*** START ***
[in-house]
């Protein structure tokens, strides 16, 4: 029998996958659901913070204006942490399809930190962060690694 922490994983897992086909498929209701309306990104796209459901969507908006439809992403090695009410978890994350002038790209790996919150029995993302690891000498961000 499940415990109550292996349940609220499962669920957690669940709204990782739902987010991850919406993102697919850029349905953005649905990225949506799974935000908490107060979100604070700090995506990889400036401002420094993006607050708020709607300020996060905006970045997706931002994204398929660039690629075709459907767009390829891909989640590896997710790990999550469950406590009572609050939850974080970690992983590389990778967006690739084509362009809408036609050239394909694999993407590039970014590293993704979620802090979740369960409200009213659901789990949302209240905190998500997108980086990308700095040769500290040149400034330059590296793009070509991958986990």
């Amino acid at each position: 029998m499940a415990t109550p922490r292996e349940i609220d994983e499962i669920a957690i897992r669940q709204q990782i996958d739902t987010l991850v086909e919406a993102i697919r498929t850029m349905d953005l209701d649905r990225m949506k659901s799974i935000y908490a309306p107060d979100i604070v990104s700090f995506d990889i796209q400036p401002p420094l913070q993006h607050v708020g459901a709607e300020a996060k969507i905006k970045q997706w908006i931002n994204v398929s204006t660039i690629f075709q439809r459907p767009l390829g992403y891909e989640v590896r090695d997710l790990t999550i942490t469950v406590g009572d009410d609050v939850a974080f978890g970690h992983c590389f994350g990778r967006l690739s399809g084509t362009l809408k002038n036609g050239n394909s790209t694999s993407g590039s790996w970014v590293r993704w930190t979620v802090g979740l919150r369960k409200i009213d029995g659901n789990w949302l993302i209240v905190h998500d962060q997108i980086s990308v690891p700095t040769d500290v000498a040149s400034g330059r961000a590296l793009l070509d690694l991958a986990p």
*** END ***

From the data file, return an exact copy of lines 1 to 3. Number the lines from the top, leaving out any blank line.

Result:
[in-house]
């Protein structure tokens, strides 16, 4: 029998996958659901913070204006942490399809930190962060690694 922490994983897992086909498929209701309306990104796209459901969507908006439809992403090695009410978890994350002038790209790996919150029995993302690891000498961000 499940415990109550292996349940609220499962669920957690669940709204990782739902987010991850919406993102697919850029349905953005649905990225949506799974935000908490107060979100604070700090995506990889400036401002420094993006607050708020709607300020996060905006970045997706931002994204398929660039690629075709459907767009390829891909989640590896997710790990999550469950406590009572609050939850974080970690992983590389990778967006690739084509362009809408036609050239394909694999993407590039970014590293993704979620802090979740369960409200009213659901789990949302209240905190998500997108980086990308700095040769500290040149400034330059590296793009070509991958986990």
């Amino acid at each position: 029998m499940a415990t109550p922490r292996e349940i609220d994983e499962i669920a957690i897992r669940q709204q990782i996958d739902t987010l991850v086909e919406a993102i697919r498929t850029m349905d953005l209701d649905r990225m949506k659901s799974i935000y908490a309306p107060d979100i604070v990104s700090f995506d990889i796209q400036p401002p420094l913070q993006h607050v708020g459901a709607e300020a996060k969507i905006k970045q997706w908006i931002n994204v398929s204006t660039i690629f075709q439809r459907p767009l390829g992403y891909e989640v590896r090695d997710l790990t999550i942490t469950v406590g009572d009410d609050v939850a974080f978890g970690h992983c590389f994350g990778r967006l690739s399809g084509t362009l809408k002038n036609g050239n394909s790209t694999s993407g590039s790996w970014v590293r993704w930190t979620v802090g979740l919150r369960k409200i009213d029995g659901n789990w949302l993302i209240v905190h998500d962060q997108i980086s990308v690891p700095t040769d500290v000498a040149s400034g330059r961000a590296l793009l070509d690694l991958a986990p």